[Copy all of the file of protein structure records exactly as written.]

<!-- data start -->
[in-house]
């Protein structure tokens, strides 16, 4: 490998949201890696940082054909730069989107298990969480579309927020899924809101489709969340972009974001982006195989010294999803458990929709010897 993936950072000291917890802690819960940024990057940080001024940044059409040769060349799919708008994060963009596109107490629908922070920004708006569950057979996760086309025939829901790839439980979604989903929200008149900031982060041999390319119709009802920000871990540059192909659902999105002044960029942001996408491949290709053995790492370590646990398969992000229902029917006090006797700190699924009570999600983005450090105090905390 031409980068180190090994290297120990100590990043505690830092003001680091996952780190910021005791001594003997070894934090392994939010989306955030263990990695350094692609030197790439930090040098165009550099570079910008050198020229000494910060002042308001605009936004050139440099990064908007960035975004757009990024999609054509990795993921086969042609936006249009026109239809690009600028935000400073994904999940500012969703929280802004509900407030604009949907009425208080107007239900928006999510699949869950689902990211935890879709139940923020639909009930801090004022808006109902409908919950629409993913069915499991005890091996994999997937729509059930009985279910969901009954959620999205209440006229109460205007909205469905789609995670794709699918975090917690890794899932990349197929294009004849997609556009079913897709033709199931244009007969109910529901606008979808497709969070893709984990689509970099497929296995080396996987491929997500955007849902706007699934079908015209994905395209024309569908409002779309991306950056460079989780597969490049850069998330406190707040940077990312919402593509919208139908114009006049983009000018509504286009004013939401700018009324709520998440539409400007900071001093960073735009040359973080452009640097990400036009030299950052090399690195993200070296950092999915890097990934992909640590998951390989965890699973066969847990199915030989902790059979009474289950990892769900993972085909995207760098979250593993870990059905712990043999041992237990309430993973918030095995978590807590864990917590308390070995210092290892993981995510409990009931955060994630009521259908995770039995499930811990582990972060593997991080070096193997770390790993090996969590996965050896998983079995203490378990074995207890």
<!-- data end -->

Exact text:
[in-house]
């Protein structure tokens, strides 16, 4: 490998949201890696940082054909730069989107298990969480579309927020899924809101489709969340972009974001982006195989010294999803458990929709010897 993936950072000291917890802690819960940024990057940080001024940044059409040769060349799919708008994060963009596109107490629908922070920004708006569950057979996760086309025939829901790839439980979604989903929200008149900031982060041999390319119709009802920000871990540059192909659902999105002044960029942001996408491949290709053995790492370590646990398969992000229902029917006090006797700190699924009570999600983005450090105090905390 031409980068180190090994290297120990100590990043505690830092003001680091996952780190910021005791001594003997070894934090392994939010989306955030263990990695350094692609030197790439930090040098165009550099570079910008050198020229000494910060002042308001605009936004050139440099990064908007960035975004757009990024999609054509990795993921086969042609936006249009026109239809690009600028935000400073994904999940500012969703929280802004509900407030604009949907009425208080107007239900928006999510699949869950689902990211935890879709139940923020639909009930801090004022808006109902409908919950629409993913069915499991005890091996994999997937729509059930009985279910969901009954959620999205209440006229109460205007909205469905789609995670794709699918975090917690890794899932990349197929294009004849997609556009079913897709033709199931244009007969109910529901606008979808497709969070893709984990689509970099497929296995080396996987491929997500955007849902706007699934079908015209994905395209024309569908409002779309991306950056460079989780597969490049850069998330406190707040940077990312919402593509919208139908114009006049983009000018509504286009004013939401700018009324709520998440539409400007900071001093960073735009040359973080452009640097990400036009030299950052090399690195993200070296950092999915890097990934992909640590998951390989965890699973066969847990199915030989902790059979009474289950990892769900993972085909995207760098979250593993870990059905712990043999041992237990309430993973918030095995978590807590864990917590308390070995210092290892993981995510409990009931955060994630009521259908995770039995499930811990582990972060593997991080070096193997770390790993090996969590996965050896998983079995203490378990074995207890």